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Library Interoperability: Sharing Data, Building Community


February 26, 2013—On February 13, 35 library staff members and employees from across Harvard joined forces to attend the Interoperability Tech Unconference, deepening the library community and exploring ways to connect library content and make information ever more accessible to users. Coordinated by David Weinberger, co-director of the Harvard Library Innovation Lab at Harvard Law School, the event was part of the Library Interoperability Initiative (LII).


“The overall aim of the LII is to get as much information as we can from everything that libraries know,” Weinberger said. ”Harvard libraries have a great deal of expertise in the form of librarians, and a huge amount of content. But there’s actually much more information that the library generates that is much more difficult to get at.”


For example, when someone creates or curates an offline collection of information, Weinberger said, there may be others who could benefit from the information that gets added, including the labels and the descriptions, and even the fact that all these items go together. The LII works to find ways in which such information can be made available and accessible to developers who might want to build new ways that users can find library items and see how they connect across collections, topics, and disciplines.


Part of the challenge, Weinberger said, is that there’s such a wealth of information—and so many efforts under way. “There’s just so much going on,” he said. “There’s no way to know everything. We want to improve the communication and the knowledge and, when it makes sense, to develop tools to share these collections and the information.”


In keeping with the unconference format, the first order of business was for the attendees themselves to determine the event’s topics. Attendees then came up with a set of topics and then broke into discussion groups, creating the event’s content by sharing their expertise and perspectives. Participants discussed topics ranging from organizational and legal roadblocks and metadata standards to linked data and science and content delivery.


Melissa Shaffer, director of digital content programs for Knowledge and Library Services at the Harvard Business School, said one of the vital aspects of interoperability was providing greater information and access to Harvard researchers.


“Research is more interdisciplinary than ever before,” Shaffer said. “Part of what we’re talking about here is special collections and primary resources that are at the heart of faculty members’ research. Having access to content in digital form, or discoverable metadata—digital descriptions of content and data—across disciplines and collections is vital to researchers. Not only are their research capabilities greatly expanded if content is in digital format, but being able to combine, to interoperate with content across disciplines…the power of that cannot be understated.”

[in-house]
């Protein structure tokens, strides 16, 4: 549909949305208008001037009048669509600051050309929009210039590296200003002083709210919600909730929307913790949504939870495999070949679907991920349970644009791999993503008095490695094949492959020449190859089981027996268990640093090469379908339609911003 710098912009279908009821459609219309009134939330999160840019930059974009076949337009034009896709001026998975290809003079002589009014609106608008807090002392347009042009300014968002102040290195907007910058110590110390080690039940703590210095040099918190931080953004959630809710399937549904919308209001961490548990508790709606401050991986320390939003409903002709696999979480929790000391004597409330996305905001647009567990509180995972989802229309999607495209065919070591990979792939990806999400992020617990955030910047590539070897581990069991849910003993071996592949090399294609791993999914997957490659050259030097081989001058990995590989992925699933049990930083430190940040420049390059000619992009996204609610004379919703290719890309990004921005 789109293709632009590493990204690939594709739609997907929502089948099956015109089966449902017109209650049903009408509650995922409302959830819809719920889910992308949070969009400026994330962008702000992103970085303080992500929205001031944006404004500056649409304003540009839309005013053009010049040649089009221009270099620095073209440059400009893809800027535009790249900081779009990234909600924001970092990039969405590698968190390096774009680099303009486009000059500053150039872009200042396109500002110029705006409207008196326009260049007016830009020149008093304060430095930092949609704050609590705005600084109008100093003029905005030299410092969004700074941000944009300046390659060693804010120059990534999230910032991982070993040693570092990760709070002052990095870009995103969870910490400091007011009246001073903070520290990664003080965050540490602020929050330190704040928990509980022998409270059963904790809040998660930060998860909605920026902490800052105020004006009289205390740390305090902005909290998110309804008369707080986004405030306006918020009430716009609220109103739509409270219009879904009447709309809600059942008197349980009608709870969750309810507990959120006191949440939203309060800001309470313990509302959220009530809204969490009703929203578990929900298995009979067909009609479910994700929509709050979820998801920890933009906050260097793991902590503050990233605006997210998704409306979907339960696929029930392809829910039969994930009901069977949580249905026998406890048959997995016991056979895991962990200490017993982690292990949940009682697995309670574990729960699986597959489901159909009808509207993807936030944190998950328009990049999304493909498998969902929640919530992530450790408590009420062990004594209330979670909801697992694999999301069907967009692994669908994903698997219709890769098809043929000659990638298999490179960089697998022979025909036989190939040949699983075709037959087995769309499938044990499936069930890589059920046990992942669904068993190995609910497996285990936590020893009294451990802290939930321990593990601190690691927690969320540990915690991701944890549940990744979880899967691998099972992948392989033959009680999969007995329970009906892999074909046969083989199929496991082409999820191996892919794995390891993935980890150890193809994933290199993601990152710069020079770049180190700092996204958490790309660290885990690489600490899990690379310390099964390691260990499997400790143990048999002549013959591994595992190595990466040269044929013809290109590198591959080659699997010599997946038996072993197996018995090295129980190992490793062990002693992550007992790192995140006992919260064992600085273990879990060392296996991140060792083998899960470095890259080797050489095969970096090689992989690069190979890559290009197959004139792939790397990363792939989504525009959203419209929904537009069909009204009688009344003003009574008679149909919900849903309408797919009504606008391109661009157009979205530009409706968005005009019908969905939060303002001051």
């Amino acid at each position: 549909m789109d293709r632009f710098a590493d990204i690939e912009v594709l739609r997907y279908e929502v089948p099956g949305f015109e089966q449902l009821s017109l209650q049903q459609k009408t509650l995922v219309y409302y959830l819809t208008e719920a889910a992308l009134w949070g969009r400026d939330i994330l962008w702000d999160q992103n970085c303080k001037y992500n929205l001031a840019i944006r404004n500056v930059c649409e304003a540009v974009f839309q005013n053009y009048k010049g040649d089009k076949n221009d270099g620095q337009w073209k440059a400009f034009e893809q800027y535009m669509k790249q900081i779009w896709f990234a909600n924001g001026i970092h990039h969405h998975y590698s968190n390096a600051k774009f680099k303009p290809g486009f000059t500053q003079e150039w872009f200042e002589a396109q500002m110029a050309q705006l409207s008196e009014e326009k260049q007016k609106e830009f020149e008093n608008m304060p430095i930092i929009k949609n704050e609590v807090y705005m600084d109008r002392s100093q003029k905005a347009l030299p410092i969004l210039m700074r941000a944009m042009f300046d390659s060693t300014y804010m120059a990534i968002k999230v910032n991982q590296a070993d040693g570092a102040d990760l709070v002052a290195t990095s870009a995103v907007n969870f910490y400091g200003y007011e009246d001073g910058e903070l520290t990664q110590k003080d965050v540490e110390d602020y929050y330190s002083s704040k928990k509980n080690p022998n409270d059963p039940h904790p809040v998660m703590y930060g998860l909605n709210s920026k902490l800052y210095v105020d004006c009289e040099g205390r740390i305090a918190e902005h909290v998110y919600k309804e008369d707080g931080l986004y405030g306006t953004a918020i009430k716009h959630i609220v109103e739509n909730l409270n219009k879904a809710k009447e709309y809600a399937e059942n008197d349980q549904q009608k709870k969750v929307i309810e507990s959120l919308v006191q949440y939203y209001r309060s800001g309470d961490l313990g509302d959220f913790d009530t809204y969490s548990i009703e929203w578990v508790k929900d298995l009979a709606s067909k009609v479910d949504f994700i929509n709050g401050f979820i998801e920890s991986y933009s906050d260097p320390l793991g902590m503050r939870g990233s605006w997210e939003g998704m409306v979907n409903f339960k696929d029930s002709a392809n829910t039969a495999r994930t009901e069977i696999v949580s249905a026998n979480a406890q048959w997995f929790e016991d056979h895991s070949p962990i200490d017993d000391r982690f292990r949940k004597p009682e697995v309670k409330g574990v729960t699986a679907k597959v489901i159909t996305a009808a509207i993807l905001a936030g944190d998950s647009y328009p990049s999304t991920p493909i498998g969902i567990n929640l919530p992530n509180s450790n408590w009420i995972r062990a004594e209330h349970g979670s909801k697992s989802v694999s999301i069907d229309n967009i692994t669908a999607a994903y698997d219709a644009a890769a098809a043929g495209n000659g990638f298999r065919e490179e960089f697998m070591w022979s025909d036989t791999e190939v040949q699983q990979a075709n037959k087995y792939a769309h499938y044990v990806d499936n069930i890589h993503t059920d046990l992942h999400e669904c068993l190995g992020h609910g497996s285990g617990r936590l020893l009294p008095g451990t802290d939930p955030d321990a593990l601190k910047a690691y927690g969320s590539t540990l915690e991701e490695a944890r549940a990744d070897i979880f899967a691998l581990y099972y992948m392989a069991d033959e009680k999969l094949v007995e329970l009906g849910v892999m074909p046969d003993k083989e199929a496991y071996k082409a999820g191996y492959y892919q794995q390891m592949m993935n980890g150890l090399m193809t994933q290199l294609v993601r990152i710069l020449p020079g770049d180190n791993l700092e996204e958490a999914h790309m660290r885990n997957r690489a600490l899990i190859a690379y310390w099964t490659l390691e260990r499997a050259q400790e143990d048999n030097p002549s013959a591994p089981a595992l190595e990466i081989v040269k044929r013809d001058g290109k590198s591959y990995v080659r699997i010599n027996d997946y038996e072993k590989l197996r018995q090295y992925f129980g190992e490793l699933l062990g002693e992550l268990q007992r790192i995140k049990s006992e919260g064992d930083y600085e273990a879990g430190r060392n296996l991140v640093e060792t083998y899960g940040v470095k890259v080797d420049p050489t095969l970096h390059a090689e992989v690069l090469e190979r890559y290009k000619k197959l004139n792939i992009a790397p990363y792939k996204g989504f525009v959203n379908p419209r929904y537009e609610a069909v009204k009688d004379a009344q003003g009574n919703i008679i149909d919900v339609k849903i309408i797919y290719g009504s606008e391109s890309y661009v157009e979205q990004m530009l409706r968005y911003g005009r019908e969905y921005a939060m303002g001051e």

Randall Stern, director of systems development in the Library Technology Services group, said the unconference was an energizing and enlightening event. “Notes from the unconference are available on a wiki, which is great,” Stern said. “There was so much energy in the room; people were really participating. There were a lot of active, lively discussions.” Stern added, however, that actions resulting from the event would be the true reflection of the event’s success.


Shaffer agreed, adding that the event’s format made its content particularly action-oriented. “The flexibility of an unconference is that you can ask: what can we do to move this forward? How can we demonstrate the power of interoperability, even on a small level, and really show what can be done?”


Ultimately, said Weinberger, interoperability isn’t a tech issue: “Interoperability is something that a community has to do,” he said. “The community has to be informed about what everyone in the community is doing, and be excited about collaboration. In some ways, interoperability is a property not just of technical systems, but of communities themselves.”


Shaffer suggested that conversations begun at the unconference should continue—both formally and informally. “One of the beauties of interoperability is that, while it’s technology-assisted, it’s not technology-driven; it’s really more of an attitude and a mindset. It’s community-driven,” she said. “It’s about having the desire to do it, sitting down and working through the challenges and issues, and having the commitment to move forward and make it happen.”